Molecular characterization and pathogenesis of gastrointestinal stromal tumor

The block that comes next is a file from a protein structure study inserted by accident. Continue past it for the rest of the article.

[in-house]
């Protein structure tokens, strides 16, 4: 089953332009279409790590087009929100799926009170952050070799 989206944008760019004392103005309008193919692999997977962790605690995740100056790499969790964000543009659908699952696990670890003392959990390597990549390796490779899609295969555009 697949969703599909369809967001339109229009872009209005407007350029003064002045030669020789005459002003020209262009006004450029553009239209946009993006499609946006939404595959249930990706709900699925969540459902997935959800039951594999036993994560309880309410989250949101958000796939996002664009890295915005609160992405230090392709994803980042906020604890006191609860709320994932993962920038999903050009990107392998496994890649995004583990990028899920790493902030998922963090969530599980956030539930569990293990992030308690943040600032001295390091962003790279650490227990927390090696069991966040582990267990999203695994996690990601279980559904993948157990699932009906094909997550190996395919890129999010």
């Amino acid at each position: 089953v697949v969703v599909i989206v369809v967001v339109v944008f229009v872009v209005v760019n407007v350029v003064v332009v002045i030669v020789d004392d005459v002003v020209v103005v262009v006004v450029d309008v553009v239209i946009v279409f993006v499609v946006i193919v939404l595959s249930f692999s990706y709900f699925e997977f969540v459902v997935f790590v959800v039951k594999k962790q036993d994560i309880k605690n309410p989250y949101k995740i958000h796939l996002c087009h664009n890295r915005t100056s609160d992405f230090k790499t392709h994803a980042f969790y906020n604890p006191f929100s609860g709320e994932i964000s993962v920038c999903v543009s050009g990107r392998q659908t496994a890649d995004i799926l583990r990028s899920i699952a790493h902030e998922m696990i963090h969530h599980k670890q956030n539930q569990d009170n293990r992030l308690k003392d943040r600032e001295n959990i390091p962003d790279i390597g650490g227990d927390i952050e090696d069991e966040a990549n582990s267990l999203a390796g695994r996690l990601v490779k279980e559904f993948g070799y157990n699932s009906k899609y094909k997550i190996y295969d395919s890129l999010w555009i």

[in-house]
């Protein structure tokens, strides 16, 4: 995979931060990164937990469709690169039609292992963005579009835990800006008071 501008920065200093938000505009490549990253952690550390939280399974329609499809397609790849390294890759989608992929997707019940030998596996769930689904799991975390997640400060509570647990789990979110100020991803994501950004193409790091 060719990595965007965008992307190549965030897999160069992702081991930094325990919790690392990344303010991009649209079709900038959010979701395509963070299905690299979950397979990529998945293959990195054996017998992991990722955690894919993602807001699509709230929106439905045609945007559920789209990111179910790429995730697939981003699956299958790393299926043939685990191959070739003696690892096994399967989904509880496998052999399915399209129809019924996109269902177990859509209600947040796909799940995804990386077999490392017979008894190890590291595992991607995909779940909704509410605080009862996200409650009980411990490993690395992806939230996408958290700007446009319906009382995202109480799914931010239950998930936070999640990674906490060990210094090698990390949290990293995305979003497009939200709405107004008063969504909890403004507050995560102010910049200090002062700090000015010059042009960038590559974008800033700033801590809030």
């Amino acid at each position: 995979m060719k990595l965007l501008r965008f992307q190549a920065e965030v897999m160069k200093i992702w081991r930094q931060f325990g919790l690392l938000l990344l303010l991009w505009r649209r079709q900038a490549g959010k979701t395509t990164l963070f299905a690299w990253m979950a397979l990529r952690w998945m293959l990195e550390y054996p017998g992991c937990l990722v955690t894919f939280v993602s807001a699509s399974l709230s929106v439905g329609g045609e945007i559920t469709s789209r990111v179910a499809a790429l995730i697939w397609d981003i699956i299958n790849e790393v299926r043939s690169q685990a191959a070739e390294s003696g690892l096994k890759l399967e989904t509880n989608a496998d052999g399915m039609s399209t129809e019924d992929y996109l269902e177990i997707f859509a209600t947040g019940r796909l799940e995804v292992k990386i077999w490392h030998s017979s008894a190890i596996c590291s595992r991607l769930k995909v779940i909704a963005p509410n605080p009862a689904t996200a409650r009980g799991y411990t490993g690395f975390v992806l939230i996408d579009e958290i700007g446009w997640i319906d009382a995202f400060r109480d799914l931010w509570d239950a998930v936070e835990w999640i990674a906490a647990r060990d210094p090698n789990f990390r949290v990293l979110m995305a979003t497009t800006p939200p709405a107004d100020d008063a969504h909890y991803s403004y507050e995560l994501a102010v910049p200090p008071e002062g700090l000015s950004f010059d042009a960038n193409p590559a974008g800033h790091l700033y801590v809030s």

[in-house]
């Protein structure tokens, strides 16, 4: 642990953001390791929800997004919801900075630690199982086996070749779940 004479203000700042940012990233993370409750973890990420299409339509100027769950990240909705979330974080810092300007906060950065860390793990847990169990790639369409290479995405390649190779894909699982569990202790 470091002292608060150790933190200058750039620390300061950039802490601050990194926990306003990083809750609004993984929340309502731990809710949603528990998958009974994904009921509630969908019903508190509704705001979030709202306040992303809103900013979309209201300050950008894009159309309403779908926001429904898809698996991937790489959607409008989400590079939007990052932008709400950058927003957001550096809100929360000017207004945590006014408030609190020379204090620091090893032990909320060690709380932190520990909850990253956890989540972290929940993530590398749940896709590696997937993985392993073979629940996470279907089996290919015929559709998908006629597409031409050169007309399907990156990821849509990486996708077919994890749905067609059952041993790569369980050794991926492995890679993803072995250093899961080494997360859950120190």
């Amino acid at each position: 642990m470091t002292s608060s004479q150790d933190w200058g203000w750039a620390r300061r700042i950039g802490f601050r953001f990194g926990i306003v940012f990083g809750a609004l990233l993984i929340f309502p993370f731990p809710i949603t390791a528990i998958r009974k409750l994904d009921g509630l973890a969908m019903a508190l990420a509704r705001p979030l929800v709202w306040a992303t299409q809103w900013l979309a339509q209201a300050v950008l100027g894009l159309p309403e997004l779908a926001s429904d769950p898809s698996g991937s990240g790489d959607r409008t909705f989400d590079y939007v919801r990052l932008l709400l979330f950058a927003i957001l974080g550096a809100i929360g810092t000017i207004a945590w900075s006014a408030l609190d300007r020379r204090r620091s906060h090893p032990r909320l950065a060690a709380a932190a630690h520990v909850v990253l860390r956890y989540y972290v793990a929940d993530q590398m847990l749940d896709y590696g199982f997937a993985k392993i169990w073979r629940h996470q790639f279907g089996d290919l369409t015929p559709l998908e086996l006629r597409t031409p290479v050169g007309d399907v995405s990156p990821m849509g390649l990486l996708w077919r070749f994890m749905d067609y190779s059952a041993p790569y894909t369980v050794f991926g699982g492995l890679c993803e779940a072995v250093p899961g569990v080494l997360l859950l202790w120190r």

Most gastrointestinal stromal tumors (GISTs) harbor activating mutations in the receptor tyrosine kinase gene KIT or platelet-derived growth factor receptor alpha (PDGFRA), and the resultant activation of downstream signals plays a pivotal role in the development of GISTs. The sites of the tyrosine kinase gene mutations are associated with the biological behavior of GISTs, including risk category, clinical outcome and drug response. Mutations in RAS signaling pathway genes, including KRAS and BRAF, have also been reported in KIT/PDGFRA wild-type GISTs, though they are rare. Neurofibromin 1 (NF1) is a tumor suppressor gene mutated in neurofibromatosis type 1. Patients with NF1 mutations are at high risk of developing GISTs. Recent findings suggest that altered expression or mutation of members of succinate dehydrogenase (SDH) heterotetramer are causally associated with GIST development through induction of aberrant DNA methylation. At present, GISTs with no alterations in KIT, PDGFRA, RAS signaling genes or SDH family genes are referred to as true wild-type GISTs. KIT and PDGFRA mutations are thought as the earliest events in GIST development, and subsequent accumulation of chromosomal aberrations and other molecular alterations are required for malignant progression. In addition, recent studies have shown that epigenetic alterations and noncoding RNAs also play key roles in the pathogenesis of GISTs.